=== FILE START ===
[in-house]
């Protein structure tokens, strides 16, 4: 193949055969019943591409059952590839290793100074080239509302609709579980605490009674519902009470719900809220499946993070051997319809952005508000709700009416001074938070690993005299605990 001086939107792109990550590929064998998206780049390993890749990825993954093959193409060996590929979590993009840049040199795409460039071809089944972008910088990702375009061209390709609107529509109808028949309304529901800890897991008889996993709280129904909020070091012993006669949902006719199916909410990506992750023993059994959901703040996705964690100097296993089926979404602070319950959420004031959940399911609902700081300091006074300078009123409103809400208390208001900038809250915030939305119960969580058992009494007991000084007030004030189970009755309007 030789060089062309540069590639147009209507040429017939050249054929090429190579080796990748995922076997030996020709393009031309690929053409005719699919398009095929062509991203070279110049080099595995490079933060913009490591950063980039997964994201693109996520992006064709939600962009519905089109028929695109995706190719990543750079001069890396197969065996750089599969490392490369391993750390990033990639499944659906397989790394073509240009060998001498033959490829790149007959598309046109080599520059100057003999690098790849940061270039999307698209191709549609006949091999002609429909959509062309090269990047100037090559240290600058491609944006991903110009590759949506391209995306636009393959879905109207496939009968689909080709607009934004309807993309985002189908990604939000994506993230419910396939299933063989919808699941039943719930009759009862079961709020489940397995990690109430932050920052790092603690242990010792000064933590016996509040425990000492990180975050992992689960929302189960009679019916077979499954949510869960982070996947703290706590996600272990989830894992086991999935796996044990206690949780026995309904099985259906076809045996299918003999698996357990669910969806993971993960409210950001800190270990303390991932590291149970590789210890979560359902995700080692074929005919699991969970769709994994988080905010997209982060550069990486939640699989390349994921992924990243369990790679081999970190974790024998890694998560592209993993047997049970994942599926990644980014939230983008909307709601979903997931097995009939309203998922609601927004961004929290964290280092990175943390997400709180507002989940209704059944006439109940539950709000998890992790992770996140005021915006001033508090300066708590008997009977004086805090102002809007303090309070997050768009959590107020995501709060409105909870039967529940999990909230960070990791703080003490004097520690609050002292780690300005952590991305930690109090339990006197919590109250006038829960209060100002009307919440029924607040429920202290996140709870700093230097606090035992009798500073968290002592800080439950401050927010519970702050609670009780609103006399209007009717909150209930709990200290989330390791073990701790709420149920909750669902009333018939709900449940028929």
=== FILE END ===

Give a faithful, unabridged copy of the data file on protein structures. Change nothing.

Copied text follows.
[in-house]
């Protein structure tokens, strides 16, 4: 193949055969019943591409059952590839290793100074080239509302609709579980605490009674519902009470719900809220499946993070051997319809952005508000709700009416001074938070690993005299605990 001086939107792109990550590929064998998206780049390993890749990825993954093959193409060996590929979590993009840049040199795409460039071809089944972008910088990702375009061209390709609107529509109808028949309304529901800890897991008889996993709280129904909020070091012993006669949902006719199916909410990506992750023993059994959901703040996705964690100097296993089926979404602070319950959420004031959940399911609902700081300091006074300078009123409103809400208390208001900038809250915030939305119960969580058992009494007991000084007030004030189970009755309007 030789060089062309540069590639147009209507040429017939050249054929090429190579080796990748995922076997030996020709393009031309690929053409005719699919398009095929062509991203070279110049080099595995490079933060913009490591950063980039997964994201693109996520992006064709939600962009519905089109028929695109995706190719990543750079001069890396197969065996750089599969490392490369391993750390990033990639499944659906397989790394073509240009060998001498033959490829790149007959598309046109080599520059100057003999690098790849940061270039999307698209191709549609006949091999002609429909959509062309090269990047100037090559240290600058491609944006991903110009590759949506391209995306636009393959879905109207496939009968689909080709607009934004309807993309985002189908990604939000994506993230419910396939299933063989919808699941039943719930009759009862079961709020489940397995990690109430932050920052790092603690242990010792000064933590016996509040425990000492990180975050992992689960929302189960009679019916077979499954949510869960982070996947703290706590996600272990989830894992086991999935796996044990206690949780026995309904099985259906076809045996299918003999698996357990669910969806993971993960409210950001800190270990303390991932590291149970590789210890979560359902995700080692074929005919699991969970769709994994988080905010997209982060550069990486939640699989390349994921992924990243369990790679081999970190974790024998890694998560592209993993047997049970994942599926990644980014939230983008909307709601979903997931097995009939309203998922609601927004961004929290964290280092990175943390997400709180507002989940209704059944006439109940539950709000998890992790992770996140005021915006001033508090300066708590008997009977004086805090102002809007303090309070997050768009959590107020995501709060409105909870039967529940999990909230960070990791703080003490004097520690609050002292780690300005952590991305930690109090339990006197919590109250006038829960209060100002009307919440029924607040429920202290996140709870700093230097606090035992009798500073968290002592800080439950401050927010519970702050609670009780609103006399209007009717909150209930709990200290989330390791073990701790709420149920909750669902009333018939709900449940028929």